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Arquivos Brasileiros de Oftalmologia

Print version ISSN 0004-2749On-line version ISSN 1678-2925

Arq. Bras. Oftalmol. vol.82 no.1 São Paulo Jan./Feb. 2019

http://dx.doi.org/10.5935/0004-2749.20190013 

LETTERS

Trochlear-oculomotor synkinesis: another congenital cranial dysinnervation disorder?

Sincinesia troclear-oculomotora: outro distúrbio congênito de denervação craniana?

Ian Curi1 

1Hospital Federal dos Servidores do Estado do Rio de Janeiro, Rio de Janeiro, RJ, Brazil.

ABSTRACT

This report documents an unusual phenomenon. A 6-year-old girl with trochlear-oculomotor synkinesis presented with superior oblique and palpebral levator co-contraction. The literature was reviewed and the possibility of classifying this entity as a congenital cranial dysinnervation disorder was speculated.

Keywords: Synkinesis; Trochlear nerve; Cranial nerves/abnormalities; Oculomotor muscles; Ocular motility disorders/congenital; Case reports

RESUMO

Este relato descreve um fenômeno incomum. Uma menina de 6 anos com sincinesia troclear-oculomotora apresentou co-contração do oblíquo superior e do levantador da pálpebra. A literatura foi revisada e especulou-se a possibilidade de classificar essa desordem como um distúrbio da congenital cranial dysinnervation disorder.

Descritores: Sincinesia; Nervo troclear; Nervos cranianos/anormalidades; Músculos oculomotores; Transtornos da motilidade ocular/congênito; Relatos de casos

INTRODUCTION

Here the case of a 6-year-old girl who presented with a retraction of the upper eyelid while looking to the diagnostic position of superior oblique leading to the diagnosis of trochlear-oculomotor synkinesis was documented. Further, other cases sharing similar features were reviewed, focusing on the possibility of classifying this rare abnormal synkinesis as a congenital cranial dysinnervation disorder.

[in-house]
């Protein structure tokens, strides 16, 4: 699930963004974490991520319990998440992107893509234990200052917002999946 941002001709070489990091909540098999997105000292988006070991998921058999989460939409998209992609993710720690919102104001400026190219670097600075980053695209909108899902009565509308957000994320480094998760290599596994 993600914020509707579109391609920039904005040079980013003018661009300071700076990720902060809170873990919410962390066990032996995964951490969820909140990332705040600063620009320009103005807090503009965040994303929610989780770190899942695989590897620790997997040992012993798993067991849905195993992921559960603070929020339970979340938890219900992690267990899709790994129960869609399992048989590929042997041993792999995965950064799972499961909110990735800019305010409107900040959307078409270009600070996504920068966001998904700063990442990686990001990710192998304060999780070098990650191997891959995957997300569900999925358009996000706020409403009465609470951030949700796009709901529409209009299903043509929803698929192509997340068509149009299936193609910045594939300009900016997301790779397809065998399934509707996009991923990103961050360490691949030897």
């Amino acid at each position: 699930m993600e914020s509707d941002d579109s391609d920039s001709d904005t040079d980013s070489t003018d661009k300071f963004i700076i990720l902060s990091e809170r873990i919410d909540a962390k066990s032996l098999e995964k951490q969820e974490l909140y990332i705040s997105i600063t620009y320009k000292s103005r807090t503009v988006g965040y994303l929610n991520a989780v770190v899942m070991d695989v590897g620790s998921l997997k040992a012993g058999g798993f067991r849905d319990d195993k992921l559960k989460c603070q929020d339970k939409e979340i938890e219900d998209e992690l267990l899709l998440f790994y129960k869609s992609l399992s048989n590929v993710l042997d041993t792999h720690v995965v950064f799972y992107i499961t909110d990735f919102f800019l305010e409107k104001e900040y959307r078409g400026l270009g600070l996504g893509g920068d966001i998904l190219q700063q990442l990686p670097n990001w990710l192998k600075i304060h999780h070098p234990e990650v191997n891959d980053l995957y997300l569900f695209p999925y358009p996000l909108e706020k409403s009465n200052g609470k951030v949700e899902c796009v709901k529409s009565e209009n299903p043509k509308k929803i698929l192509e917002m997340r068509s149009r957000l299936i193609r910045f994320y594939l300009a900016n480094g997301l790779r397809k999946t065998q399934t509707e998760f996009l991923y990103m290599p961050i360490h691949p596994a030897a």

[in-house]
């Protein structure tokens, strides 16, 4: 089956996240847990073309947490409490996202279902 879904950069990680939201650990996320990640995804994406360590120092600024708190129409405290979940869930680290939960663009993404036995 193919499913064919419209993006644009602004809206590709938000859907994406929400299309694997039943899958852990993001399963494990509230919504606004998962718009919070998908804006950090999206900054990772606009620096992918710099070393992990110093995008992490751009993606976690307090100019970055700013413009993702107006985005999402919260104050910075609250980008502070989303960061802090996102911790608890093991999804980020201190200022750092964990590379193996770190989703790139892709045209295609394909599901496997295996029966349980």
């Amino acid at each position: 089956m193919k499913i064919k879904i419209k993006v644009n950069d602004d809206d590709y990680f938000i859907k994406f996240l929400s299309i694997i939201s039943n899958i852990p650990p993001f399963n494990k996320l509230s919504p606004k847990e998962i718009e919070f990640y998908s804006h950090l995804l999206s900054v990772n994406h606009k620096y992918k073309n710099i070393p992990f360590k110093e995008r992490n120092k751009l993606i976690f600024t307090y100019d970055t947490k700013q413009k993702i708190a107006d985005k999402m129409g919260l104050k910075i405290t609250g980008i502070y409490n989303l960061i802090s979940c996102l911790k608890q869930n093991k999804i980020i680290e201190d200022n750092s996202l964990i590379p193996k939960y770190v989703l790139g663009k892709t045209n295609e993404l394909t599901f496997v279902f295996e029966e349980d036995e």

CASE REPORT

A healthy 6-year-old girl presented at our hospital complaining of strange movements of her right superior eyelid that had persisted since birth. Prenatal care and delivery proceeded without abnormalities and there were no relevant remarks in the family history. In both eyes her visual acuity was 1.0 and cicloplegic refraction was +1.00. Slit-lamp and fundoscopic examination revealed nothing remarkable. No pupillary defects were observed. In sensory evaluation, there was a stereopsis of 40 sec/arc in the Titmus test. In the primary position, there was a 2-mm right superior ptosis with normal function of the upper eyelid levator muscle. Evaluation of her ocular motility revealed normal ductions and versions and she was orthotropic in all fields of gaze; however, there was a slight widening of the palpebral fissure while adducting the right eye, which became very intense while looking down and inward due to the retraction of the right upper eyelid in the precise diagnostic position of the right superior oblique muscle (Figure 1). There was no lid retraction during chewing or performing any other jaw movement, but there was a clear co-contraction of the superior oblique and upper eyelid levator muscles. The family was reassured regarding the benign features of the case and advised to visit the doctor's office for follow-up once a year.